"Aw, Chief. This is beautiful," Jim chuckled. "Hey, great minds think alike." Blair watched him lift out the blue cashmere sweater and hold it up, grinning, because he'd got it right, Jim really liked his present. It was a little risky, getting Jim something out of his LL Bean catalog, since Jim could've ordered one for himself. But it worked.

"Yeah, well. Sentinel. Cashmere. You've been complaining about having to wear a longsleeve tee under that gray Aran fisherman's sweater of yours 'cause it itches." He reached into his box and touched the peat green Acadia down jacket. LL Bean. "This is great, man, you shouldn't have..."

Jim shrugged. "You're always cold. Need a good winter coat instead of that ratty old parka you've had since high school."

"Merry Christmas, Jim."

"Happy Hanukkah, Blair."

They left the opened boxes on the floor by the tree, for morning. They headed back to the couch and TV. Blair reached for the remote on the coffee table, and paused, noticing the open photo album on the table. A snapshot of a vaguely familiar child with thick dark hair and blue eyes, wrestling playfully with a lighter-haired smaller boy caught his eye. "Hey, is this you and Steven?"

Jim looked. "Yeah. He brought it over, we looked at a few old pics, he thought I might want to look at it, you know, remember the good times..."

Blair wasn't listening any more. He was staring at a picture of a woman. Sunshine gleamed in her long ash blonde hair, and her blue eyes sparkled merrily. Jim's eyes. She was beautiful.

"That's my mom. The last time we saw her, after she walked out on the old man. She came over to drop some presents off for Stevie's birthday. She died a month later, driving drunk, coming home from a party. Out on Old Coast Road."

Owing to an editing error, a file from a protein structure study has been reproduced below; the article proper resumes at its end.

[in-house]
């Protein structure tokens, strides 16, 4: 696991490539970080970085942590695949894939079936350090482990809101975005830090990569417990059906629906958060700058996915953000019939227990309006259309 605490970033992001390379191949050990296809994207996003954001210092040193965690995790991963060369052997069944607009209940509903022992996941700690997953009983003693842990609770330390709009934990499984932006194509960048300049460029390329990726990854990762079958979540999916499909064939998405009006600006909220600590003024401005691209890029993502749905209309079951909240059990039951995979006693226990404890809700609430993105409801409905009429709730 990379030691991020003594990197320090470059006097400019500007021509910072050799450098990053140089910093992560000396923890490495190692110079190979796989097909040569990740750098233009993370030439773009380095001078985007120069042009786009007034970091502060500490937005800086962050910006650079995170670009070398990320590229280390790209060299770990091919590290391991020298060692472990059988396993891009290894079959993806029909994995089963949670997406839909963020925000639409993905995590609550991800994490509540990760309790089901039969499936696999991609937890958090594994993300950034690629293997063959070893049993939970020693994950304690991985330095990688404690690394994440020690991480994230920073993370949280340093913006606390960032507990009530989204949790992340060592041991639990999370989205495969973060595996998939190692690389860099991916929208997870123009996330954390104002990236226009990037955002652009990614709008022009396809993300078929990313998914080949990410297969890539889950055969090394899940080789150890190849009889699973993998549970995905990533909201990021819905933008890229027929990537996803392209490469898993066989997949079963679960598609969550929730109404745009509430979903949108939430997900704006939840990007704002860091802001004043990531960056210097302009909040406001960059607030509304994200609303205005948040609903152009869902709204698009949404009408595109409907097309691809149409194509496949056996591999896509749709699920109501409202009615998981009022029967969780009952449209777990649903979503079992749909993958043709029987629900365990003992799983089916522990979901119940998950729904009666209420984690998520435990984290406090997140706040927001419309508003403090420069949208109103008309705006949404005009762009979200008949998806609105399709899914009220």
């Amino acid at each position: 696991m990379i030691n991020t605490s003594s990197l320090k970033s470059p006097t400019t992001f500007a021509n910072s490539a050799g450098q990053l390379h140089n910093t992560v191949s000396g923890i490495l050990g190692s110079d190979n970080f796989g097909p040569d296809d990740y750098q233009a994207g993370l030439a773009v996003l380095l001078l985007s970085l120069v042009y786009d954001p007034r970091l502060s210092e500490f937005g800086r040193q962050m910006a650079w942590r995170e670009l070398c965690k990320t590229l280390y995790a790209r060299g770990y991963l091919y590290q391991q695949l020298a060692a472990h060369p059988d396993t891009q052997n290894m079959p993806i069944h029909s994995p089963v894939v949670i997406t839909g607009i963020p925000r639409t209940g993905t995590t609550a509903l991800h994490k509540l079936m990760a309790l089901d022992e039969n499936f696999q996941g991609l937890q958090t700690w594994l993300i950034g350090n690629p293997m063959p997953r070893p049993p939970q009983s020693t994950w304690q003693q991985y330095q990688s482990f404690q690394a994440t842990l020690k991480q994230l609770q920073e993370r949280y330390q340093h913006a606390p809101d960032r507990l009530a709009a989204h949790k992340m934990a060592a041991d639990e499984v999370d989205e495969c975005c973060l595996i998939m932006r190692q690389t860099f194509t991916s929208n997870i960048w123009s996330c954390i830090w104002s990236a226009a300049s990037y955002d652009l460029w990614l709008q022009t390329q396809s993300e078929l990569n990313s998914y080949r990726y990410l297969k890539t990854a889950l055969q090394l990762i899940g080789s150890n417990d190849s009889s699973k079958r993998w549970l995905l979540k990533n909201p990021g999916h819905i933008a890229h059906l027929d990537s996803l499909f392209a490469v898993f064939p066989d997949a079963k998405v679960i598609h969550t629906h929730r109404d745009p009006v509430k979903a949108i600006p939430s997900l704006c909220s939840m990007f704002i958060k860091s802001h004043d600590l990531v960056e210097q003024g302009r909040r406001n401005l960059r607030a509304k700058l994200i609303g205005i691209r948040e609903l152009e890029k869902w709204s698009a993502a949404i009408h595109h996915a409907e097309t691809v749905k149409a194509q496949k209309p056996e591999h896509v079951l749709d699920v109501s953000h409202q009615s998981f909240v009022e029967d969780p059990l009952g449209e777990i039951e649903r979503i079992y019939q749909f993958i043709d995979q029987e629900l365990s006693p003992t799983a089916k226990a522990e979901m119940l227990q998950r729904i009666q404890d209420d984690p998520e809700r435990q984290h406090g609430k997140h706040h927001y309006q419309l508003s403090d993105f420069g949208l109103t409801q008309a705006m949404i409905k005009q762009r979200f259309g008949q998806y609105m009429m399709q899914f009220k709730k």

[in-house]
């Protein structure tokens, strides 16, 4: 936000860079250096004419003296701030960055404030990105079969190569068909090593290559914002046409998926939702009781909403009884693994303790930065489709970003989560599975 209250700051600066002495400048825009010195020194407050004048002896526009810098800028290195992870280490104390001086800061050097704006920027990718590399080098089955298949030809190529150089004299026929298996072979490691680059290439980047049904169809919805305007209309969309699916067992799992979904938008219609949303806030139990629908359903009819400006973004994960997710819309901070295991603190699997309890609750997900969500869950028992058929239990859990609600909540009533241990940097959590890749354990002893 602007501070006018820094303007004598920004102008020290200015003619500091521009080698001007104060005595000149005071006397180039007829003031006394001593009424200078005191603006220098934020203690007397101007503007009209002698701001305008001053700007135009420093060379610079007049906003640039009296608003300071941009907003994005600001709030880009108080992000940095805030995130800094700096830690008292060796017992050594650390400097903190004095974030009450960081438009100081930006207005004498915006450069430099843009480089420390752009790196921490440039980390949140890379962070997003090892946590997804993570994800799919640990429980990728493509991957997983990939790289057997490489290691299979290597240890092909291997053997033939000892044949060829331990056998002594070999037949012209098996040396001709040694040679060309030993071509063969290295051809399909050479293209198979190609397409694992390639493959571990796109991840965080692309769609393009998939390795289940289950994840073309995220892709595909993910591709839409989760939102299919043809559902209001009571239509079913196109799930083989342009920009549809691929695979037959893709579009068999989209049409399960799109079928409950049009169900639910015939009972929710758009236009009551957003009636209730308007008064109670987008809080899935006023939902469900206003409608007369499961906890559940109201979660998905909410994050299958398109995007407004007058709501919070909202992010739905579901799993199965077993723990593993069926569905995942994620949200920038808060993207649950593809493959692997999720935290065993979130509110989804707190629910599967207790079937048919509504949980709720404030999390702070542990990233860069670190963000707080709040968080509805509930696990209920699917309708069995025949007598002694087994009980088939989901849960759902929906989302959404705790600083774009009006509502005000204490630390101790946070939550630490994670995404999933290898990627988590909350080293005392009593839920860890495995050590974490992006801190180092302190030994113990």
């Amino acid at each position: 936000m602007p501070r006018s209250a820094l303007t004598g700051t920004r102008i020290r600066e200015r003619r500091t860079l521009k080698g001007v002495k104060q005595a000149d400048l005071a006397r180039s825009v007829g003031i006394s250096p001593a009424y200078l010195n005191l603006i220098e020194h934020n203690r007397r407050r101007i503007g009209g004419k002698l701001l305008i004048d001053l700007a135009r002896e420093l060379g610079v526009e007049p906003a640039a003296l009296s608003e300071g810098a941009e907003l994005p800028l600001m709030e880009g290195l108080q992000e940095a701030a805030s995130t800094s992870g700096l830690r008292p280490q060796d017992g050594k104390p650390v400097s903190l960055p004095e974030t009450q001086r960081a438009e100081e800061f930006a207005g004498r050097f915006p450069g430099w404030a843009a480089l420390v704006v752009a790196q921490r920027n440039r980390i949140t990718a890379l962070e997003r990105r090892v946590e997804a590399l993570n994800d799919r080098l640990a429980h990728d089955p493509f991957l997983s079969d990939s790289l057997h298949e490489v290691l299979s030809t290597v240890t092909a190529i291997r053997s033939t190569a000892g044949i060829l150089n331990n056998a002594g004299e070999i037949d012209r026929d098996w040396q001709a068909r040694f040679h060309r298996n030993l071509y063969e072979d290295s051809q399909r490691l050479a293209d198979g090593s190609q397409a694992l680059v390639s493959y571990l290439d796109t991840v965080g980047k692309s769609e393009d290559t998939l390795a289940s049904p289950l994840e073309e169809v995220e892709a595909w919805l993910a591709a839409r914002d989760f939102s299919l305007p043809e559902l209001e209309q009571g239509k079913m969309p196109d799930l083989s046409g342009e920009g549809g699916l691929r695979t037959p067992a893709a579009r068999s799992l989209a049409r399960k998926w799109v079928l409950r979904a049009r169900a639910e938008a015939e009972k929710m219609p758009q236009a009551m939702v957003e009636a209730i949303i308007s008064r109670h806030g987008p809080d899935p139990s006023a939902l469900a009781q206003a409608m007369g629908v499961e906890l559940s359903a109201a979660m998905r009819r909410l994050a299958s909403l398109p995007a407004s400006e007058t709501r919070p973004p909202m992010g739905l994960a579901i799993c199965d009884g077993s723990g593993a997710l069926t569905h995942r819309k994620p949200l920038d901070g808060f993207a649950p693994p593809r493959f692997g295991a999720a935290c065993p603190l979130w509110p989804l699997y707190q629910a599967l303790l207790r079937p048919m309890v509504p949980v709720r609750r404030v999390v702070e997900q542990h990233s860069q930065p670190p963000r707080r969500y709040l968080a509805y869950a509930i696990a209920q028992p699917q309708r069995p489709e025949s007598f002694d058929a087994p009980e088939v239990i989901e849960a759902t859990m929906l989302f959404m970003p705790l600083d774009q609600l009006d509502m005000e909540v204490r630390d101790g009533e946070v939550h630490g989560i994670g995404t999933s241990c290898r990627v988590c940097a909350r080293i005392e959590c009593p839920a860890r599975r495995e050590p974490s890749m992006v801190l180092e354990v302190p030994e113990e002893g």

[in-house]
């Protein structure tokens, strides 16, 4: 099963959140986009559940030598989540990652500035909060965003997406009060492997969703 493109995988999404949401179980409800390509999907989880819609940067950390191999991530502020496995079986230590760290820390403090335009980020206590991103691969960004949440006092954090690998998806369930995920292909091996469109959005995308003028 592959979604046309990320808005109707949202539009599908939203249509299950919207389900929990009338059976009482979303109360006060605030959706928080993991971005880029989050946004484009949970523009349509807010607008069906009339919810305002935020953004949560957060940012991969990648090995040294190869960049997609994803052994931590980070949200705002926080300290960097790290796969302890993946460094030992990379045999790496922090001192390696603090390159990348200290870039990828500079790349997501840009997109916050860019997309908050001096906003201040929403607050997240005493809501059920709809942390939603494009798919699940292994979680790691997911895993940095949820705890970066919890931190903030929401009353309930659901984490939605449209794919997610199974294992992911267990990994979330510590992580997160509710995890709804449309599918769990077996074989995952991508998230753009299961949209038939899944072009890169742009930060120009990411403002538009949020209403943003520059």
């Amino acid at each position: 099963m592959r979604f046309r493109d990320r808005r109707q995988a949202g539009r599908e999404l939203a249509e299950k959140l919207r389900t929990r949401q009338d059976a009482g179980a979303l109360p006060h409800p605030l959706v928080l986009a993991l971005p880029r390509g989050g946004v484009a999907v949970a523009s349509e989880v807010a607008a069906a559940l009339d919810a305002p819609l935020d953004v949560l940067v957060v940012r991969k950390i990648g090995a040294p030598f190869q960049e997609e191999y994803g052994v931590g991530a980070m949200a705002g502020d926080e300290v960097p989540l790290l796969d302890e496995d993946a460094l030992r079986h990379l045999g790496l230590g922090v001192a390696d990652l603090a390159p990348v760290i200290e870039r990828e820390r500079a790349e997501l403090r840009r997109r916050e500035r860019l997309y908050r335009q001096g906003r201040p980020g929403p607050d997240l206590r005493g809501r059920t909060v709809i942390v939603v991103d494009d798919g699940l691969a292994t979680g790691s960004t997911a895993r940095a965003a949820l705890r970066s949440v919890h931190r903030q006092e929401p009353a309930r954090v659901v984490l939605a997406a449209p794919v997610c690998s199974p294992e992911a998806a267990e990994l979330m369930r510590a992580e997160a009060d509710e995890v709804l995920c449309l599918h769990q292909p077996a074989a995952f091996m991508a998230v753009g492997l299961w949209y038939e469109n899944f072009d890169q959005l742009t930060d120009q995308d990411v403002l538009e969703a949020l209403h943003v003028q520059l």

Blair lifted startled eyes to meet Jim's. "I'm sorry."

Jim shrugged uncomfortably. "It was a long time ago." He put on the Weather Channel. Blair sat back, pensively. Trying to compare the cheerful photograph with pain-blurred memory. Nah... it couldn't be. He glanced up to see Jim tilting his head, listening.

"What is it?"

"Church bells."

"And an angel gets their wings..." At Jim's look of incomprehension, he explained. "It's A Wonderful Life? 'Every time a bell rings an angel gets his wings."

"I've never seen that movie all the way through. I like Miracle On 34th Street better."

After a good-natured argument about the merits of the old classics, the two men said goodnight. The loft grew still and quiet. Midnight struck.

The ghost of Grace Ellison sat on the edge of her son's bed. She bent, to kiss Jim's forehead. He sighed and smiled in his sleep.

"I never meant to abandon you," she said sadly. "I wish I could explain. I went from being my parents' daughter to William's wife, I just wanted a little time for myself. I meant to have you boys in my life, once I'd made a fresh start. If I'd known how little life I had left..." She shook her head, peridot and pearl earrings glimmering in the moonlight. "You've forgiven Steven. I'm glad of that. And you're beginning to think about your father, there's still time left. Maybe someday, you'll even forgive me."

In Blair's room, she smoothed a stray lock of hair away, and kissed his cheek. "Thank you for watching over my Jamie, and for being his friend."

With that, she faded away into that realm of memory and regret which ghosts inhabit. And somewhere in Cascade, a bell rang.

~ End ~


E-Mail Besterette at Besterette@aol.com
Return to Besterette's Fan Fiction for The Sentinel
Return to Besterette's Basement


Problems with the page? Contact the Pagemaster.
Page last updated 8/15/03.